The concept of seasonal unemployment describes a situation when workers experience unemployment at certain times of the year when the demand has decreased. Although unemployment is always problematic, the upside is that seasonal unemployment doesn’t last–eventually, the peak season of a given industry arrives and many workers become employed once again.
Otherwise known as an expansionary gap, an inflationary gap is the gap between an economy’s full-employment real GDP and its real GDP. In other words, the inflationary gap refers to the difference (that is, the gap) between the actual gross domestic product (GDP) and the GDP that would exist if the economy were at full employment (this is also known as the “potential GDP”).
The nominal interest rate is the interest rate that has not yet had inflation accounted for in the overall number. This interest rate will be quoted on things like loans, bonds, and the like. It is the rate “as advertised,” which will not necessarily reflect the reality of how the interest rate will actually manifest as influenced by inflation, compounding interest, taxation, fees, and other such factors.
One of the five major and common macroeconomic goals of most governments is the equitable (fair) distribution of income, which is a crucial element of a functioning democratic society. With regard to this macroeconomic goal, the distribution of income or wealth in an economy is represented by a Lorenz curve.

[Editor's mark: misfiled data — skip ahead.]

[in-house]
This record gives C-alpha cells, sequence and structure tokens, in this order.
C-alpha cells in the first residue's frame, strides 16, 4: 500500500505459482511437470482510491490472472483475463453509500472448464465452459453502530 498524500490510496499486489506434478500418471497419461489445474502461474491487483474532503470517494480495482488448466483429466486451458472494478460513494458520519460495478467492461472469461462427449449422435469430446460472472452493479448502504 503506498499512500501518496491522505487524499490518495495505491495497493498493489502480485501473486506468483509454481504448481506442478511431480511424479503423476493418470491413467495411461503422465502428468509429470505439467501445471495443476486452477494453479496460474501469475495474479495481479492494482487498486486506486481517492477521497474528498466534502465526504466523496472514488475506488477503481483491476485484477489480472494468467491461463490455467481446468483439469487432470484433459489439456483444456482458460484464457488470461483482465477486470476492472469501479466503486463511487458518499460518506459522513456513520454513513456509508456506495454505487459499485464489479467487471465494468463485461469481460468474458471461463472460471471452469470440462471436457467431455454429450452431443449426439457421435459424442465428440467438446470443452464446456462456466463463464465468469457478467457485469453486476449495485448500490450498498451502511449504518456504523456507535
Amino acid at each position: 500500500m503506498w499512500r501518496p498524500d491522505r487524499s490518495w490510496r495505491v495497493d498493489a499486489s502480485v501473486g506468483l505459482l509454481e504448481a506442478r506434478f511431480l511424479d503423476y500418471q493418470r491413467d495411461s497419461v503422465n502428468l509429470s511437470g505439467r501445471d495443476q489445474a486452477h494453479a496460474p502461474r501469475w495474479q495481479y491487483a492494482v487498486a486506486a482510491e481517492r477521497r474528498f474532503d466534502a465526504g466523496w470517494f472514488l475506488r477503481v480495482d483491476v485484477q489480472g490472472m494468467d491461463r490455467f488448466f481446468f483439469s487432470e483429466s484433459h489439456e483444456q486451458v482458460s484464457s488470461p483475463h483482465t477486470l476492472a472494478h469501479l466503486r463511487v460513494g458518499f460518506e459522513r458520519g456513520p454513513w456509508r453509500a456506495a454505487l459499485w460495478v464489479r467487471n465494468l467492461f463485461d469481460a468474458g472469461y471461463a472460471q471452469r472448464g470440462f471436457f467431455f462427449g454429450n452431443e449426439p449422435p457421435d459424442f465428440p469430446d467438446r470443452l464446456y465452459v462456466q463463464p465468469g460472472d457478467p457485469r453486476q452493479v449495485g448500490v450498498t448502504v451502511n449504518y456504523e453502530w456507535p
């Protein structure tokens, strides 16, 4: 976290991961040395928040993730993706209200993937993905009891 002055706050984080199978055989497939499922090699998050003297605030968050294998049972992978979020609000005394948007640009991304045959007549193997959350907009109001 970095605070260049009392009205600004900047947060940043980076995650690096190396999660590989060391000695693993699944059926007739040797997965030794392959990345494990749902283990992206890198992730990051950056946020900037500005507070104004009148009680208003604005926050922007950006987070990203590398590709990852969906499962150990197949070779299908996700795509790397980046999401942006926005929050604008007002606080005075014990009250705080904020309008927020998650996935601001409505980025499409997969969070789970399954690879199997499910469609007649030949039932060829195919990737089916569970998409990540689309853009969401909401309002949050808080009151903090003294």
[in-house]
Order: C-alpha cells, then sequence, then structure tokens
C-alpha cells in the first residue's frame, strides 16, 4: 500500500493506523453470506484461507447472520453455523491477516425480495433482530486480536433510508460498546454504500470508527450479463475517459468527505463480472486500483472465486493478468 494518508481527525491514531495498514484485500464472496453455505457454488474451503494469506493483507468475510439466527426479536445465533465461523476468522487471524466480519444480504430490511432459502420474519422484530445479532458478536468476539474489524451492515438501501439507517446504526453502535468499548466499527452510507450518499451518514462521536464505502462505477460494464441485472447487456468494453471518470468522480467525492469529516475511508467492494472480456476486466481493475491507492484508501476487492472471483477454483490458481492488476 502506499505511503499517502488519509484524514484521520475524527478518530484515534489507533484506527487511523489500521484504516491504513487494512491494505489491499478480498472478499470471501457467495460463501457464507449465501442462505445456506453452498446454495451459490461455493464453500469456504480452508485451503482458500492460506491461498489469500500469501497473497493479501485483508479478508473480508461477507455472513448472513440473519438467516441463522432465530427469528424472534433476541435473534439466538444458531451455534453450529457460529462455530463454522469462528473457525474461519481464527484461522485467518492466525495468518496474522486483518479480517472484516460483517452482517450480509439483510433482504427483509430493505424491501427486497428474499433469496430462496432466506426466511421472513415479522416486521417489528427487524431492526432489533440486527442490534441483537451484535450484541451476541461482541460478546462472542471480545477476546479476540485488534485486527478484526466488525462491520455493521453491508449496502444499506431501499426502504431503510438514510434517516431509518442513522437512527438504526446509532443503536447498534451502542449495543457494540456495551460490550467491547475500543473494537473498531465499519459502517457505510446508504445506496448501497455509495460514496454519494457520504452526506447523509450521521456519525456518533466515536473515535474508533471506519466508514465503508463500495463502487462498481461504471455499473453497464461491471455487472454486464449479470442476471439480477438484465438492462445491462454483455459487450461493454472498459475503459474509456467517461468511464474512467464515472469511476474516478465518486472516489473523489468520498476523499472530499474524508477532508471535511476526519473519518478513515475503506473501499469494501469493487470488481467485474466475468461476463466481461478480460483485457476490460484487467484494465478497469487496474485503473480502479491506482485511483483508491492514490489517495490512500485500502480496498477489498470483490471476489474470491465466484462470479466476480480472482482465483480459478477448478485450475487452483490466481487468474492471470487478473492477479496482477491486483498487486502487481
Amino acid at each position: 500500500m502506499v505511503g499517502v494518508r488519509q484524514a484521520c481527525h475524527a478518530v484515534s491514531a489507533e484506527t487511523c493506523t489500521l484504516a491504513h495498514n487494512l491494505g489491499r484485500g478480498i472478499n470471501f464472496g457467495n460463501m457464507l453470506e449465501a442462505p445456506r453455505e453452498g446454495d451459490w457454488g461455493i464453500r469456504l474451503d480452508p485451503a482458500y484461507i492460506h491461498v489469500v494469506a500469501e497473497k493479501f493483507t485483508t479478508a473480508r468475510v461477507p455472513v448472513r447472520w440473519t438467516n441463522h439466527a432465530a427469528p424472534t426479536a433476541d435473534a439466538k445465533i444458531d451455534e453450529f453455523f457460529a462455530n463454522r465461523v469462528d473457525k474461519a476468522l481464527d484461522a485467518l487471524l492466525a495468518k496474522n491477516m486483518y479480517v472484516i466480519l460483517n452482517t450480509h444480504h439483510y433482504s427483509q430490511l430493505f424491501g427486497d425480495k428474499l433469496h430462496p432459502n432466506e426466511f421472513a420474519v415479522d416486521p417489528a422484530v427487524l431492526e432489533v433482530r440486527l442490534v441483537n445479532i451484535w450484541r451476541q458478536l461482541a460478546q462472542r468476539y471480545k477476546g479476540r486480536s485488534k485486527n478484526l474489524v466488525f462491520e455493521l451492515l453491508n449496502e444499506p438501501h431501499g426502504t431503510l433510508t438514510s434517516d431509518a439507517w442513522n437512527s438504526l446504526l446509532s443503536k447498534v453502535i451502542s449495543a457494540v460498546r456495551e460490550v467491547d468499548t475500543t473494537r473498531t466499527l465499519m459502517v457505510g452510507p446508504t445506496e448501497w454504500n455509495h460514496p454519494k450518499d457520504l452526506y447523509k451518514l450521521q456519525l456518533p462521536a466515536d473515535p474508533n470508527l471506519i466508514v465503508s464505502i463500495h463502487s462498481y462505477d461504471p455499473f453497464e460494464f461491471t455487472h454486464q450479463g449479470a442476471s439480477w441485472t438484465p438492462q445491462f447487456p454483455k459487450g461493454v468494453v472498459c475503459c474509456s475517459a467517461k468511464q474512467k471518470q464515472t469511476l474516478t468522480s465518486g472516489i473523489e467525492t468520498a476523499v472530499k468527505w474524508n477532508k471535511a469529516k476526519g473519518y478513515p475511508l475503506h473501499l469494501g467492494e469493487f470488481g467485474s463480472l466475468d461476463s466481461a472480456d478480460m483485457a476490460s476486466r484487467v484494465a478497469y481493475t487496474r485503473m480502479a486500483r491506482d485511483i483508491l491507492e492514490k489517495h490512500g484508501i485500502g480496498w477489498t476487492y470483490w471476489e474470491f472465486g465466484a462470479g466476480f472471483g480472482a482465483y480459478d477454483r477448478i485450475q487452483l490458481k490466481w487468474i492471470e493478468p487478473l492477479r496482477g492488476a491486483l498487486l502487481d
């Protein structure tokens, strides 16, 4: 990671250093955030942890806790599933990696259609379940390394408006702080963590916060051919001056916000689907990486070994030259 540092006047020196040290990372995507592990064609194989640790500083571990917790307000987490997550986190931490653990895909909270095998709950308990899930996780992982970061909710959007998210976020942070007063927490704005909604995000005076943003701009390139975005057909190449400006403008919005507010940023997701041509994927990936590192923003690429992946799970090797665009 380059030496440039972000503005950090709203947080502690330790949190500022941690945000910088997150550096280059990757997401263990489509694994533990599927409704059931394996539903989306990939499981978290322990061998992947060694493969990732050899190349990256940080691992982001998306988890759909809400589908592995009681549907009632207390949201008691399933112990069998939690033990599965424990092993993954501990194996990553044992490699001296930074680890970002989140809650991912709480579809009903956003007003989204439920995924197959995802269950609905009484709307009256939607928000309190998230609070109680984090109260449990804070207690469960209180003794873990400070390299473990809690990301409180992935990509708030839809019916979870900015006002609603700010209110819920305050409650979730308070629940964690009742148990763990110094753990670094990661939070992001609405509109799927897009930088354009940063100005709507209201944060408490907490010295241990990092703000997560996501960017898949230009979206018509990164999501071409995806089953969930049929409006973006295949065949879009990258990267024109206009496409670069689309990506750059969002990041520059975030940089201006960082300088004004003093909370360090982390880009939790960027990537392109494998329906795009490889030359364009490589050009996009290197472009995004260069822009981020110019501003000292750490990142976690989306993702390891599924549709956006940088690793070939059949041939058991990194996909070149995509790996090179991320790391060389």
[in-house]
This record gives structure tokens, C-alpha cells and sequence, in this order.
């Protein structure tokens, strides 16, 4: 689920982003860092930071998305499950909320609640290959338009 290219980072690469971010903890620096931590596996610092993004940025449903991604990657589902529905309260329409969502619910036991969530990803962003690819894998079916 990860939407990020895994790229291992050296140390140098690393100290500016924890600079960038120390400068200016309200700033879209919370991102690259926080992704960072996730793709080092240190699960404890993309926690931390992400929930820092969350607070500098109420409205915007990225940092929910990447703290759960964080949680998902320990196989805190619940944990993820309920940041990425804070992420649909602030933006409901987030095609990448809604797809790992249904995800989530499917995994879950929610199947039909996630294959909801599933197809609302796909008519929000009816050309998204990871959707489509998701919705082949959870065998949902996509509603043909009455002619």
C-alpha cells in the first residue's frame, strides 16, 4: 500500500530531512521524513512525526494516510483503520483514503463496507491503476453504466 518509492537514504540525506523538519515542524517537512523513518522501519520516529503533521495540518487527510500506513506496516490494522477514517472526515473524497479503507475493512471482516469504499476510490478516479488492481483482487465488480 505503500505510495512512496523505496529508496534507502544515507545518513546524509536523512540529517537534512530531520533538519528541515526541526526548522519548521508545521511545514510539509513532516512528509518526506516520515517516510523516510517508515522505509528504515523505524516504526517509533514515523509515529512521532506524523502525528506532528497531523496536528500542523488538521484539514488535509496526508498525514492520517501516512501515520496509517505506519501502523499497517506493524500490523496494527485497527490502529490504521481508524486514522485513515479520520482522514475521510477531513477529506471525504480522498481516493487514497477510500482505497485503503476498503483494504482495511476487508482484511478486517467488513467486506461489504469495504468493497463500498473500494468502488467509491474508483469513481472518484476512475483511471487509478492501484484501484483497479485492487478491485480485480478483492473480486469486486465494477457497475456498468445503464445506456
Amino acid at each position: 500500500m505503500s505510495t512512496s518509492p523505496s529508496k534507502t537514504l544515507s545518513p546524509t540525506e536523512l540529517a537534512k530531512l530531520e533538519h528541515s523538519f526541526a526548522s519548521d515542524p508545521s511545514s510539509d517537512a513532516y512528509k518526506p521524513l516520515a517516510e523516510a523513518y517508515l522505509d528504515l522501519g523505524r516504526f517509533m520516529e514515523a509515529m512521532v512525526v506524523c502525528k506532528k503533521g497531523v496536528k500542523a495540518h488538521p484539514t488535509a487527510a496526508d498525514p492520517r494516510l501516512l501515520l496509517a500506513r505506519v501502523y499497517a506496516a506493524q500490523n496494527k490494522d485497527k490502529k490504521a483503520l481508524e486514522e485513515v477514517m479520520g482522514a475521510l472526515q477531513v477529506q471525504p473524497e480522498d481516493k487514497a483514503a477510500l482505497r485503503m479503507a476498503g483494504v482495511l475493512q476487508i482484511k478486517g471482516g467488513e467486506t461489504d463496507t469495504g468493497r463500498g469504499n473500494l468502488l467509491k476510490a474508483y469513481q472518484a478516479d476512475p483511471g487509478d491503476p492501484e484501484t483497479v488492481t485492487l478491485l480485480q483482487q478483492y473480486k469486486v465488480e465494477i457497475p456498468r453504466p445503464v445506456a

A progressive tax involves taxing lower-income citizens at a lower rate than higher-income citizens. As a member of a society with a progressive tax, the tax rate you are placed in is based on your income—whether you can afford to pay a certain tax level. Higher-income earners have a greater percentage of their wealth and income taxed.
The crowding out effect is a prominent economic theory stating that increasing public sector spending has the effect of decreasing spending in the private sector. In other words, according to this theory, government spending may not succeed in increasing aggregate demand because private sector spending decreases as a result and in proportion to said government spending.
The money multiplier describes how an initial deposit leads to a greater final increase in the total money supply. Also known as “monetary multiplier,” it represents the largest degree to which the money supply is influenced by changes in the quantity of deposits. It identifies the ratio of decrease and/or increase in the money supply in relation to the commensurate decrease and/or increase in deposits.